Air Pollution and Pollination

Scientists find there are 70% fewer pollinators, due to air pollution

Air pollution significantly reduces pollination by confusing butterflies and bees, lessening their ability to sniff out crops and wildflowers

Insects provide pollination of important food crops and native wildflowers, but researchers sought to understand how air pollution affects different pollinating insect species, of which, some rely on scent above all other senses.

Scientists studying air pollutants from both urban and rural environments found that there are up to 70% fewer pollinators, up to 90% less flower visits, and an overall 31% in pollination reduction in test plants when there were several common ground-level air pollutants present – including diesel exhaust pollutants and ozone.

Common air pollutants are diminishing the insect’s pollination by inhibiting them from sniffing out the crops and wildflowers that depend on them. Pollination supports around 8% of the total value of agricultural food production worldwide and is a huge contributor to food security and the economy.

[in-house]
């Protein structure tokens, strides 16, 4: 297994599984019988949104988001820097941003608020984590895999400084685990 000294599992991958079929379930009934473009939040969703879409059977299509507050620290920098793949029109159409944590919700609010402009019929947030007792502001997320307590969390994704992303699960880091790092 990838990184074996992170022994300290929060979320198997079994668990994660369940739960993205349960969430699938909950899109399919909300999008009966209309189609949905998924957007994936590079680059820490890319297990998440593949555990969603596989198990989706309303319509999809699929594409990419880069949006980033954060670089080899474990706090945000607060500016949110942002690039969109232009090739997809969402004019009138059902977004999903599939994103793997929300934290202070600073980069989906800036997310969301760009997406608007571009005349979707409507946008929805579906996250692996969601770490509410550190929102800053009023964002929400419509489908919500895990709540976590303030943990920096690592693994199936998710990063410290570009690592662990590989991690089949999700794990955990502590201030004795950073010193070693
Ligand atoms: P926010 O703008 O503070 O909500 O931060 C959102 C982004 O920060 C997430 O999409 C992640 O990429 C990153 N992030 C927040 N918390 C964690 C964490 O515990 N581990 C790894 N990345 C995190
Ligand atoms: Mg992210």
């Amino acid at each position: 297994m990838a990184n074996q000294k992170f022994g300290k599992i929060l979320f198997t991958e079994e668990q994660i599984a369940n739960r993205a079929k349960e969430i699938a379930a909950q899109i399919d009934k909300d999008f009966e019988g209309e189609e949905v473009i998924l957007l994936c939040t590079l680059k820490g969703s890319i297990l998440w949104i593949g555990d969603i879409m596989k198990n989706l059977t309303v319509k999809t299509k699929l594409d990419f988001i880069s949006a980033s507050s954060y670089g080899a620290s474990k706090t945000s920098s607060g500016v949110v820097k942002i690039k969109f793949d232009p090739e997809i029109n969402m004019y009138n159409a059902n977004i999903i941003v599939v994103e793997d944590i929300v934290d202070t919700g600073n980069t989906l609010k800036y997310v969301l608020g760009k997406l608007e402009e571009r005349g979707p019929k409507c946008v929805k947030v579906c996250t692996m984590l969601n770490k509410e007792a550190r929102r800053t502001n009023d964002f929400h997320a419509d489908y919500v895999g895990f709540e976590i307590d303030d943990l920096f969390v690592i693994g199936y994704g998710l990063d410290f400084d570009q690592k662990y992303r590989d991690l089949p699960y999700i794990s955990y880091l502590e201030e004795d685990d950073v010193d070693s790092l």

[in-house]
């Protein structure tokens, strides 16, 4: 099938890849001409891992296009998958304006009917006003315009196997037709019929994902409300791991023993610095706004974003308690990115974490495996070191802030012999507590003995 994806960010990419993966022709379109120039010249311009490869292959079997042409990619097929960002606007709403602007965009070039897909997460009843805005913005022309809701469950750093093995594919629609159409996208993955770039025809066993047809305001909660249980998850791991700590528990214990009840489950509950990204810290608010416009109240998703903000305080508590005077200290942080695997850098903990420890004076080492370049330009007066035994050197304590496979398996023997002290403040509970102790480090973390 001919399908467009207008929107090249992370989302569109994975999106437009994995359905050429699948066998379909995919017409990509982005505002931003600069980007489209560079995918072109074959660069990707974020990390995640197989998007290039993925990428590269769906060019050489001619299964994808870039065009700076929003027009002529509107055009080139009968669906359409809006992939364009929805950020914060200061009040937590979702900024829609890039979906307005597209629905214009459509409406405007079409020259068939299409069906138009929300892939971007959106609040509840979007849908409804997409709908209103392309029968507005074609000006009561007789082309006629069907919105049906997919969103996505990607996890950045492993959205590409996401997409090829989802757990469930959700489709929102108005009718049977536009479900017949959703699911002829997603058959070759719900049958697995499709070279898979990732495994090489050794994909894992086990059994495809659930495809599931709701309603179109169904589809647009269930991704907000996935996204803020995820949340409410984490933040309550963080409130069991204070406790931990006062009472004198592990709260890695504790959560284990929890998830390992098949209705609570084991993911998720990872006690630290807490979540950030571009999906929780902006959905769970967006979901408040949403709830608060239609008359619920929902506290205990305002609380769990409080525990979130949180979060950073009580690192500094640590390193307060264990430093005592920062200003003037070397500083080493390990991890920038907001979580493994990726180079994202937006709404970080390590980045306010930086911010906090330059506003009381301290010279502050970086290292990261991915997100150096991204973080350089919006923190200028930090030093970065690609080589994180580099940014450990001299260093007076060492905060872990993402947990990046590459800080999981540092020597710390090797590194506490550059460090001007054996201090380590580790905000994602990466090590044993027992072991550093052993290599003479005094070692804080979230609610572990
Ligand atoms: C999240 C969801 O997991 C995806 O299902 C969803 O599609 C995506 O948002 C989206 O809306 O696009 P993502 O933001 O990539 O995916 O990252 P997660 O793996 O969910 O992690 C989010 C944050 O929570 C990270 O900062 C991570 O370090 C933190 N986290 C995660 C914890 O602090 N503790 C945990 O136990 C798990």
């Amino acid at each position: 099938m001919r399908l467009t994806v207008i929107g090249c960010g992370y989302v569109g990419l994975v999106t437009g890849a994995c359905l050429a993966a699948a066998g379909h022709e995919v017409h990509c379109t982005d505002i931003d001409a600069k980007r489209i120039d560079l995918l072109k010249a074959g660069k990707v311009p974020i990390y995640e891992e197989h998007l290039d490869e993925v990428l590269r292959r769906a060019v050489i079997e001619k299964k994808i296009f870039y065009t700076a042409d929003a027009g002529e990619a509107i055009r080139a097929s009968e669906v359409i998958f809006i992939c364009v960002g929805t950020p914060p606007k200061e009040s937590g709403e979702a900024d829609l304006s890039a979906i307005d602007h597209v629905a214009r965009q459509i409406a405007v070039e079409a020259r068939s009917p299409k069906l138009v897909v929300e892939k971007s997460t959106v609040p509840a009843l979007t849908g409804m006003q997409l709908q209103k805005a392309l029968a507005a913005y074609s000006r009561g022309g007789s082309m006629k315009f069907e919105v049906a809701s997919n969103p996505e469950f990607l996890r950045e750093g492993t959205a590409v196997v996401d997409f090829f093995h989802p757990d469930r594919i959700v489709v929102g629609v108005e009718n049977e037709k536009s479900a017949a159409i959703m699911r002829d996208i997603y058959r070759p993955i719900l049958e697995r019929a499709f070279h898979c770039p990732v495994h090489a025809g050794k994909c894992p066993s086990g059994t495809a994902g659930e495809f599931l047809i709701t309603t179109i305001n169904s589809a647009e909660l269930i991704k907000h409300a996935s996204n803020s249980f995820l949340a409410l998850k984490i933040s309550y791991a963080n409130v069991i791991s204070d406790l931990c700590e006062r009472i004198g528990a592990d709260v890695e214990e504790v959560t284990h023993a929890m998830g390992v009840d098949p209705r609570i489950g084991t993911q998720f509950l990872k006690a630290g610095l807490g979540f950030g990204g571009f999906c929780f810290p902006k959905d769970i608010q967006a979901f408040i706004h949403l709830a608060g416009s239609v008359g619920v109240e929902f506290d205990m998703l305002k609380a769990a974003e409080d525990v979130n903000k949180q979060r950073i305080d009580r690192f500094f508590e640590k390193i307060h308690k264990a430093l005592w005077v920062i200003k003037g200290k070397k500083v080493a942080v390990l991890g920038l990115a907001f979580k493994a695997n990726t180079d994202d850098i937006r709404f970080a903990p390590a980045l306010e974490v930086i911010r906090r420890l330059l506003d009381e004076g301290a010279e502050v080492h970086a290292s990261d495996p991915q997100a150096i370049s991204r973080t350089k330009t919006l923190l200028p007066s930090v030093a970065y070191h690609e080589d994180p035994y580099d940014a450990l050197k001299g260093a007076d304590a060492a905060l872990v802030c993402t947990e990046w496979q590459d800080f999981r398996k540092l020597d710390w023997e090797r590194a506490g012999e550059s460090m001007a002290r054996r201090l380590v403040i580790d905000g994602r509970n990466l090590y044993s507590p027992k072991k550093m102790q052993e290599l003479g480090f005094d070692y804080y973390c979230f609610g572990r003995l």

The study, published in Environmental Pollution, highlights the negative impact of common air pollutants on pollination in the natural environment. The researchers theorise that the pollutants react with and change the scents of flowers, making them harder to find.

Pollution could contribute to the continual decline of pollinating insects, by making it harder for them to locate their food (pollen and nectar), and previous laboratory studies have shown that diesel fumes can alter floral odours.


Dr James Ryalls, a Leverhulme Trust Research Fellow at the University of Reading, who conducted the study, added: “The findings are worrying because these pollutants are commonly found in the air many of us breathe every day. We know that these pollutants are bad for our health, and the significant reductions we saw in pollinator numbers and activity shows that there are also clear implications for the natural ecosystems we depend on.”

70% of all crop species depend on pollination

The analysis of data exposed there were 62-70% fewer pollinator visits to the plants located in polluted air.

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Scientists find there are 70% fewer pollinators, due to air pollution (